- Security Watch: FireEye appoints first ever Asia Pac president
- Arbor-Cisco deal enlists service providers in the fight to push DDoS defences away from customer networks
- Microsoft’s rolls out ‘free’ iOS, Android MDM with Office 365 business plans
- Optus undertakes extensive security review as sanction for “significant” privacy breaches
- The Upload: Your tech news briefing for Monday, March 30
Smartphones News, Features, and Interviews
Tidal, the Jay Z-owned streaming service built around high quality tracks, is relaunching in a move that could give consumers a new option when weighing competitors like Spotify or Pandora.
Hoping to make a mark in the increasingly competitive mobile payment sector, Vodafone will soon let users of its Wallet service pay for goods via contactless terminals with a Visa bank card stored on their Android smartphones.
BlackBerry surprised Wall Street by getting its bottom line back into the black in the fourth quarter, but sales shrunk significantly again, putting in question CEO John Chen's assertion that the company's turnaround is on track.
A federal court has dismissed a lawsuit against Apple over the amount of storage available in mobile devices that come with iOS 8.
U.S. wireless carriers today announced off-contract prices ranging from $650 to $685 for the new 32 GB Samsung Galaxy S6 smartphone and $100 to $129 more in premium pricing for its stylish cousin, the Edge, with both coming to buyers on April 10.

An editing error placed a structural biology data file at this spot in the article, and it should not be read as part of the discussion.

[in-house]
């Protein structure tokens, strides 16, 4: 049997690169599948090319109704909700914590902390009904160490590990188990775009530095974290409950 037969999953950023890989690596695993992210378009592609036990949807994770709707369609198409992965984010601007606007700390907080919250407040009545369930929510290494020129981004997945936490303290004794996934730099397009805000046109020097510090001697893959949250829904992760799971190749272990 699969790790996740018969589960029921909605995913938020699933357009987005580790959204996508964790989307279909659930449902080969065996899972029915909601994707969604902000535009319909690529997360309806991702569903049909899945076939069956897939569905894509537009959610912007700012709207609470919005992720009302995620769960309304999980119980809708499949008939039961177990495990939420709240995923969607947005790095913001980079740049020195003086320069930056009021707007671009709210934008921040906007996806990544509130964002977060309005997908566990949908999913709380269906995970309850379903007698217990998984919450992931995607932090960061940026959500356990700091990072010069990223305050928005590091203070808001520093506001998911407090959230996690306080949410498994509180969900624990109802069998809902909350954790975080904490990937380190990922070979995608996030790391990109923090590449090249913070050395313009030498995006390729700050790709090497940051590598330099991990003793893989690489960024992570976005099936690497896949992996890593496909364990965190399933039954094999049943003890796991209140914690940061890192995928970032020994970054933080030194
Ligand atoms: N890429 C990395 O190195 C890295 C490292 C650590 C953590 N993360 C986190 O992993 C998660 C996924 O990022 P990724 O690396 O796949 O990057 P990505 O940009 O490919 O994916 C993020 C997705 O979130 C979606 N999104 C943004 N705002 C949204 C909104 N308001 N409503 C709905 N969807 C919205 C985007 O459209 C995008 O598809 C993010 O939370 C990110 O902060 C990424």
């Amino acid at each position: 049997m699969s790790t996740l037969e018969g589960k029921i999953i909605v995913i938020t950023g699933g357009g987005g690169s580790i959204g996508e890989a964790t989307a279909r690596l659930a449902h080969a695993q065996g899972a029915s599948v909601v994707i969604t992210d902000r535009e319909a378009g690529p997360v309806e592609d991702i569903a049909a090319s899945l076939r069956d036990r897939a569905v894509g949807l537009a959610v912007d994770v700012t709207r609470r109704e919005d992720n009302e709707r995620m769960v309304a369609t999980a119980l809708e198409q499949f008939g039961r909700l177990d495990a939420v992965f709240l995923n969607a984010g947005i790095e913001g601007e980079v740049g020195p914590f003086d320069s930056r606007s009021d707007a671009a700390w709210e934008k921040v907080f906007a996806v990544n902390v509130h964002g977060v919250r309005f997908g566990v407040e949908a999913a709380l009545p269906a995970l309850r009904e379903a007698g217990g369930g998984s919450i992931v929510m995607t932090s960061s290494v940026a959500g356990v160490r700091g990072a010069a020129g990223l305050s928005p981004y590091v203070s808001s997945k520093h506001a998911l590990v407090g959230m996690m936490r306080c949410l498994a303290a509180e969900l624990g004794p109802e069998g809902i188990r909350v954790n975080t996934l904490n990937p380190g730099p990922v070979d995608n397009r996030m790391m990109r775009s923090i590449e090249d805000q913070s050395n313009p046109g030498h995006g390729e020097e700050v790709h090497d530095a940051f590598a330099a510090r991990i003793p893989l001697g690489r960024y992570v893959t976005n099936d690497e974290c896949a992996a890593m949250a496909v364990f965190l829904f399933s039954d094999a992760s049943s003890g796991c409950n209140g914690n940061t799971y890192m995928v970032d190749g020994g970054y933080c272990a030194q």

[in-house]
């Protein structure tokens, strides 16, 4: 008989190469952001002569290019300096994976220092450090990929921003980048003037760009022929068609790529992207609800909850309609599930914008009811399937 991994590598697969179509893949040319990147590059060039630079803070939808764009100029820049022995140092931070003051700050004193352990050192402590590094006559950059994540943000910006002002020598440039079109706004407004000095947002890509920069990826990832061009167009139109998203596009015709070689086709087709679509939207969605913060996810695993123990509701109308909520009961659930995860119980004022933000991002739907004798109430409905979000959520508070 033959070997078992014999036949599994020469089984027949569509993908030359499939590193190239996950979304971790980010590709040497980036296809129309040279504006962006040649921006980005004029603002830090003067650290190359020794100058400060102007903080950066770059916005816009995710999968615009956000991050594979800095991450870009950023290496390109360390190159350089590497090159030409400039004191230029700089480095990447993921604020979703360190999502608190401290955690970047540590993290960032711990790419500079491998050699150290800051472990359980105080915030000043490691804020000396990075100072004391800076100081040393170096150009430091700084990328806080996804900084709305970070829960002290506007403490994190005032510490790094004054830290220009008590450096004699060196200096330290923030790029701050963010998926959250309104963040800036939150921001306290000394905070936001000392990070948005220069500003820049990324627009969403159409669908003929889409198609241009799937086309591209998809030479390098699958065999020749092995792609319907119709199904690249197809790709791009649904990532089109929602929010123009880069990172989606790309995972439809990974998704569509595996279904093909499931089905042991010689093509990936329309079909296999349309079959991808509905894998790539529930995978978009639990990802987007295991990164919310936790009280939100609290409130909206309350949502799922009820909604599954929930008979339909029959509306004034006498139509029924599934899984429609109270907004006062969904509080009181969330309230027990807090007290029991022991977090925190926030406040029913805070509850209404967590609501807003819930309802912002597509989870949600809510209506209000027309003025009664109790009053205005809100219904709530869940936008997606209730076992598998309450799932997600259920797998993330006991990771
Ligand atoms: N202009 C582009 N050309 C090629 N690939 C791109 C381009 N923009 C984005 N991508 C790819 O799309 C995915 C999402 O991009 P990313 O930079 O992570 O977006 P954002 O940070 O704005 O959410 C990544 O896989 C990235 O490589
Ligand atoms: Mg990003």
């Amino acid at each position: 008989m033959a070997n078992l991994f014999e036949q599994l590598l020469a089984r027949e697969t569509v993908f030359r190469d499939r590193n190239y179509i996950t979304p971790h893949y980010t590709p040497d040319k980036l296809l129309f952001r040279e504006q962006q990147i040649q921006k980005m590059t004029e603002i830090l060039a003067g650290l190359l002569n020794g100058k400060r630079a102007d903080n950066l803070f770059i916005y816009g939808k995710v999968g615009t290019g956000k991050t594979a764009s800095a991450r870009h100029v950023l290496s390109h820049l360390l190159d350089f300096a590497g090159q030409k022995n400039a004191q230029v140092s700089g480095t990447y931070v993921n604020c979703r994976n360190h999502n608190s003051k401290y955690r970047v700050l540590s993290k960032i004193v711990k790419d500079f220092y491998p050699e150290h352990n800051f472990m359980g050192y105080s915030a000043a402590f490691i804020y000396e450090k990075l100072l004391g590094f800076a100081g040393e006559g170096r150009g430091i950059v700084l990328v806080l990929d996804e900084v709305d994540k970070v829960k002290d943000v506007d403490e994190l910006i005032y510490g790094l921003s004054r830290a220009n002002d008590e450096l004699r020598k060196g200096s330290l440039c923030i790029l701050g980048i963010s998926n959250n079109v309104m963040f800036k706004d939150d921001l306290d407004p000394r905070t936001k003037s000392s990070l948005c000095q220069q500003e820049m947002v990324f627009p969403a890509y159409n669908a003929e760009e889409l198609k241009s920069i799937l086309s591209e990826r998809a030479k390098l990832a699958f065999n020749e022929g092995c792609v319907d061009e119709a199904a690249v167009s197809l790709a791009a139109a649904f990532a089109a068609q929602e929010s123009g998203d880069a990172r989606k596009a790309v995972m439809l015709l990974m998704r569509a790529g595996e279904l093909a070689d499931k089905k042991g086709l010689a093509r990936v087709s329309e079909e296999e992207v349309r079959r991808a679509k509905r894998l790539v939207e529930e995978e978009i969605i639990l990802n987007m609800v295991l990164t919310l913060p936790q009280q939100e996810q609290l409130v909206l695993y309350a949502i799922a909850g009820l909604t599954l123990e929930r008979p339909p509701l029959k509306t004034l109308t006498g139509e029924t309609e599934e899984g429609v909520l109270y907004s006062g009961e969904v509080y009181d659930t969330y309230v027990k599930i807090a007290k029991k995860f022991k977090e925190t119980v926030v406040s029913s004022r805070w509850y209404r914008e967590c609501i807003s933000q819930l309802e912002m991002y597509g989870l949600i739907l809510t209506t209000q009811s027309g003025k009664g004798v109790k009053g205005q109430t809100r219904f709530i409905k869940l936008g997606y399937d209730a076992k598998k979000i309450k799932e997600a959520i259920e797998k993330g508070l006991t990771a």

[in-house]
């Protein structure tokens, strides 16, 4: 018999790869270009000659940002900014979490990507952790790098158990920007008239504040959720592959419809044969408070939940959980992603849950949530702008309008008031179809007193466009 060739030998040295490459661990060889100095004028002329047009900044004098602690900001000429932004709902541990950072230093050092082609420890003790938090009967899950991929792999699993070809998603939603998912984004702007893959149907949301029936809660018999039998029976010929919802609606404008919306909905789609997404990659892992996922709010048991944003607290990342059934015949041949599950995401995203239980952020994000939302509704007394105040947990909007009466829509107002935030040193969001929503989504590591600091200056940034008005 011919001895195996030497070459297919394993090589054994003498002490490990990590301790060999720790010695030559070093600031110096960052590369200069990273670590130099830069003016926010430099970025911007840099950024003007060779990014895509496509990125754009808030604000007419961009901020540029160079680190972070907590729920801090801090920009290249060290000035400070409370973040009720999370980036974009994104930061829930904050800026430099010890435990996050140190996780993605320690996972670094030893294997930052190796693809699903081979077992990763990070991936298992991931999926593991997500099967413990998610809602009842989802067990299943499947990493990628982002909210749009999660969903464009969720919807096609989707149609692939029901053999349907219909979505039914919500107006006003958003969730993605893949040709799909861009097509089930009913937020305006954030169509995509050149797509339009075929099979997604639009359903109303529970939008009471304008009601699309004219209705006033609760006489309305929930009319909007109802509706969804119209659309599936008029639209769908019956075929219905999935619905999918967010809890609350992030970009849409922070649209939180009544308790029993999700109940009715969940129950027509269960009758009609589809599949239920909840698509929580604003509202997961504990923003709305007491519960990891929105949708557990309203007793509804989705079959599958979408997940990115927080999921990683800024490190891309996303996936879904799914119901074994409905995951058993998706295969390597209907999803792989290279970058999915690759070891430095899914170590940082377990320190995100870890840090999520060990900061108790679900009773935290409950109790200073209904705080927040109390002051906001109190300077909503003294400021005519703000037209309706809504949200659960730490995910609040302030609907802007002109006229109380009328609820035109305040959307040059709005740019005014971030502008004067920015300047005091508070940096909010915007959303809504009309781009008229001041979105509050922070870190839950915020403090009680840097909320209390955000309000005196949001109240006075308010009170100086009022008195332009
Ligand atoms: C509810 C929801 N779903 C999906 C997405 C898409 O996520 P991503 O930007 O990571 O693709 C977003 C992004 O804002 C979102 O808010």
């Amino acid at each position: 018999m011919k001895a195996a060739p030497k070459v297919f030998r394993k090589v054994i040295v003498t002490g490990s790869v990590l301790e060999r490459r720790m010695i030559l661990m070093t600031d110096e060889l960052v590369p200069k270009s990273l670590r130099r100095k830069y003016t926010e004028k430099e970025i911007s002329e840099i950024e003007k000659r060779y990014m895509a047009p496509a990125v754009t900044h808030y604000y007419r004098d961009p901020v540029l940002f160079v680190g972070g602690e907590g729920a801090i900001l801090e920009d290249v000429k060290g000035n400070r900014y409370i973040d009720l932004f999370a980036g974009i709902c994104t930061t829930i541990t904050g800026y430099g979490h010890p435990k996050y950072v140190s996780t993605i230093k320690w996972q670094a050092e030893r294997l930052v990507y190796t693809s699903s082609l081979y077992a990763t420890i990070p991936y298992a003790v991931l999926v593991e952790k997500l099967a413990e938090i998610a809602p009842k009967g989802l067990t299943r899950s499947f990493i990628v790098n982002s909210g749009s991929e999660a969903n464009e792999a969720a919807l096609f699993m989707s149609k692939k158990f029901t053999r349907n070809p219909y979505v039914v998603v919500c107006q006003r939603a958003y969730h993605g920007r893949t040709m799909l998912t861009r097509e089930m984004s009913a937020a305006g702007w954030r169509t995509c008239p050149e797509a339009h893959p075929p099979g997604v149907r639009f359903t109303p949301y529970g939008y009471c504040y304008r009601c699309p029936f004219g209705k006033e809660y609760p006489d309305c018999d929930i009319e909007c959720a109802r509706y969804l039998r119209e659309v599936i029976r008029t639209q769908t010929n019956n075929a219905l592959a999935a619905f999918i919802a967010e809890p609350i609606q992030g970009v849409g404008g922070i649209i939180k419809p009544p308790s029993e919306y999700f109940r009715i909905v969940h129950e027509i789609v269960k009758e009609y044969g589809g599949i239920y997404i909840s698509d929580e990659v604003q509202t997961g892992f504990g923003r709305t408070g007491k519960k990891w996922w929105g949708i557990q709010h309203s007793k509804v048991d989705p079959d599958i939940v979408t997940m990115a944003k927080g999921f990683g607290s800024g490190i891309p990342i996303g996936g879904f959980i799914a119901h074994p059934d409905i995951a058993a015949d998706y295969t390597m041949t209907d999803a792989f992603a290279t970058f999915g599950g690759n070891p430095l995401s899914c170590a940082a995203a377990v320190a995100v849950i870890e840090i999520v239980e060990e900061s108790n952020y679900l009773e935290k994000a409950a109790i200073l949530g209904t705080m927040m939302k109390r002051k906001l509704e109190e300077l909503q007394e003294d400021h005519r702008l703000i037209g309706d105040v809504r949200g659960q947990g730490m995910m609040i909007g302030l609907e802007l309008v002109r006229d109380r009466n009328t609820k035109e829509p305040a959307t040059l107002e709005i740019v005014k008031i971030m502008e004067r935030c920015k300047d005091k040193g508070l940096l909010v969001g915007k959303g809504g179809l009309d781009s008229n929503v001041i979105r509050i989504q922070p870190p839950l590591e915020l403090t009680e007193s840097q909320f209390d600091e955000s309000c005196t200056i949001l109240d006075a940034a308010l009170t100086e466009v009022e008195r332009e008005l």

Not to be outdone by the iPhone 6 Plus, Chinese vendor ZTE has come out with its own high-end phablet, the Nubia Z9 Max -- an aluminum smartphone with a feature-packed camera.
The financial news for Blackberry is potentially bad this week, as it has been for most of the past few years. Some analysts are predicting that the Canadian company will post losses of as much as 7 cents per share, though the consensus seems to be closer to 3 cents. If that happens, it'll be Blackberry's fourth quarter out of the last five to show a decline.
HTC's flagship One M9 smartphone will be available in the U.S. from Friday, with an unlocked version selling for US$649.
What will customers pay for style?
The One M9 may be a knockout, but it's not likely to save HTC. The device looks similar to its predecessor at a time when competitors have multiplied and stepped up their game, making it even harder for the struggling company to make a mark in the high-end segment.
- Microsoft activates Office 365 and Dynamics CRM Online on local datacentres
- NBN Co hits back at TPG with Fibre-to-the-Building launch
- Opengear deploys ZTP capabilities across its products
- Cirrus Networks signs $4.6 million in contracts via new strategy
- Invigor uses Big Data to slice prices for consumers